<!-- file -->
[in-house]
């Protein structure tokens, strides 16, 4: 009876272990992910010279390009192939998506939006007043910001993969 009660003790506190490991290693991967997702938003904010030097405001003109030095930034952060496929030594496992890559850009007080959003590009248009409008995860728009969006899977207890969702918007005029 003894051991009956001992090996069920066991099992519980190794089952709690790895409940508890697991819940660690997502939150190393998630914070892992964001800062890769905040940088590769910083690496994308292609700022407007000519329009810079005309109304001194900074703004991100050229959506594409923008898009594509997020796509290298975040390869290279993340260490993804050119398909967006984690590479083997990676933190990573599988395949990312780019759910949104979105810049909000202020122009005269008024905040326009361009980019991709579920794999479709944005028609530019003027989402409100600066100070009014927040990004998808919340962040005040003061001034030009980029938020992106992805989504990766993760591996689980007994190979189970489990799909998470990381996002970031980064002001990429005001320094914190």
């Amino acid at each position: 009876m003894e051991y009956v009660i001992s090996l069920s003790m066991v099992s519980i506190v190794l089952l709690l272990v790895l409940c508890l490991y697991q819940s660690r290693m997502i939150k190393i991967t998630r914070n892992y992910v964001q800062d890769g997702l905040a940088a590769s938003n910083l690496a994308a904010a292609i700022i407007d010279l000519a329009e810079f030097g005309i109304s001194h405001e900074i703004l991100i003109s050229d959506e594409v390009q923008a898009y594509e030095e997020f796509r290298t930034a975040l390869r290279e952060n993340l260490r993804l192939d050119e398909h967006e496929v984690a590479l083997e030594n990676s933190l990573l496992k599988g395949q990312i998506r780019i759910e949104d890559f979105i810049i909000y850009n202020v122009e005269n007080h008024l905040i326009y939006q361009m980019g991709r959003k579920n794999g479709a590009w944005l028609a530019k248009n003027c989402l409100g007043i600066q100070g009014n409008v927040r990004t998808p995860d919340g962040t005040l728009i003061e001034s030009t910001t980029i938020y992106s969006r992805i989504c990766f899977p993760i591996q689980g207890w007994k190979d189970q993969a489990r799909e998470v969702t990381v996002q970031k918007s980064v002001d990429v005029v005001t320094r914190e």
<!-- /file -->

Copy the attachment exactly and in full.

[in-house]
């Protein structure tokens, strides 16, 4: 009876272990992910010279390009192939998506939006007043910001993969 009660003790506190490991290693991967997702938003904010030097405001003109030095930034952060496929030594496992890559850009007080959003590009248009409008995860728009969006899977207890969702918007005029 003894051991009956001992090996069920066991099992519980190794089952709690790895409940508890697991819940660690997502939150190393998630914070892992964001800062890769905040940088590769910083690496994308292609700022407007000519329009810079005309109304001194900074703004991100050229959506594409923008898009594509997020796509290298975040390869290279993340260490993804050119398909967006984690590479083997990676933190990573599988395949990312780019759910949104979105810049909000202020122009005269008024905040326009361009980019991709579920794999479709944005028609530019003027989402409100600066100070009014927040990004998808919340962040005040003061001034030009980029938020992106992805989504990766993760591996689980007994190979189970489990799909998470990381996002970031980064002001990429005001320094914190």
């Amino acid at each position: 009876m003894e051991y009956v009660i001992s090996l069920s003790m066991v099992s519980i506190v190794l089952l709690l272990v790895l409940c508890l490991y697991q819940s660690r290693m997502i939150k190393i991967t998630r914070n892992y992910v964001q800062d890769g997702l905040a940088a590769s938003n910083l690496a994308a904010a292609i700022i407007d010279l000519a329009e810079f030097g005309i109304s001194h405001e900074i703004l991100i003109s050229d959506e594409v390009q923008a898009y594509e030095e997020f796509r290298t930034a975040l390869r290279e952060n993340l260490r993804l192939d050119e398909h967006e496929v984690a590479l083997e030594n990676s933190l990573l496992k599988g395949q990312i998506r780019i759910e949104d890559f979105i810049i909000y850009n202020v122009e005269n007080h008024l905040i326009y939006q361009m980019g991709r959003k579920n794999g479709a590009w944005l028609a530019k248009n003027c989402l409100g007043i600066q100070g009014n409008v927040r990004t998808p995860d919340g962040t005040l728009i003061e001034s030009t910001t980029i938020y992106s969006r992805i989504c990766f899977p993760i591996q689980g207890w007994k190979d189970q993969a489990r799909e998470v969702t990381v996002q970031k918007s980064v002001d990429v005029v005001t320094r914190e």